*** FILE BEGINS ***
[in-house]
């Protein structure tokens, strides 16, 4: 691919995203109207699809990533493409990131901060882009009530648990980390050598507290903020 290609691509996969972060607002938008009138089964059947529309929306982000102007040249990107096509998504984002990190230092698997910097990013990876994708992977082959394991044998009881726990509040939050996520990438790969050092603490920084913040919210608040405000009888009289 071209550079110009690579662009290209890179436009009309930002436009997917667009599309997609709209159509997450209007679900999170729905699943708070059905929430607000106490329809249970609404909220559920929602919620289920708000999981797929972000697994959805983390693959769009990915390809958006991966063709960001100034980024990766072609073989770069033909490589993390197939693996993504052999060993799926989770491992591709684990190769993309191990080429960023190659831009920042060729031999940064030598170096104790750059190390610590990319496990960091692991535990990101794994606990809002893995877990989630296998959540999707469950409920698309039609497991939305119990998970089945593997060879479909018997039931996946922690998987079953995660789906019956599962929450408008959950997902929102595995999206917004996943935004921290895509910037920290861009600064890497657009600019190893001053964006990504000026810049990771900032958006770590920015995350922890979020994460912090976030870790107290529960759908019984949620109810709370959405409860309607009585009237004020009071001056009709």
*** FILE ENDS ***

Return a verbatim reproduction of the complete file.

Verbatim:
[in-house]
């Protein structure tokens, strides 16, 4: 691919995203109207699809990533493409990131901060882009009530648990980390050598507290903020 290609691509996969972060607002938008009138089964059947529309929306982000102007040249990107096509998504984002990190230092698997910097990013990876994708992977082959394991044998009881726990509040939050996520990438790969050092603490920084913040919210608040405000009888009289 071209550079110009690579662009290209890179436009009309930002436009997917667009599309997609709209159509997450209007679900999170729905699943708070059905929430607000106490329809249970609404909220559920929602919620289920708000999981797929972000697994959805983390693959769009990915390809958006991966063709960001100034980024990766072609073989770069033909490589993390197939693996993504052999060993799926989770491992591709684990190769993309191990080429960023190659831009920042060729031999940064030598170096104790750059190390610590990319496990960091692991535990990101794994606990809002893995877990989630296998959540999707469950409920698309039609497991939305119990998970089945593997060879479909018997039931996946922690998987079953995660789906019956599962929450408008959950997902929102595995999206917004996943935004921290895509910037920290861009600064890497657009600019190893001053964006990504000026810049990771900032958006770590920015995350922890979020994460912090976030870790107290529960759908019984949620109810709370959405409860309607009585009237004020009071001056009709």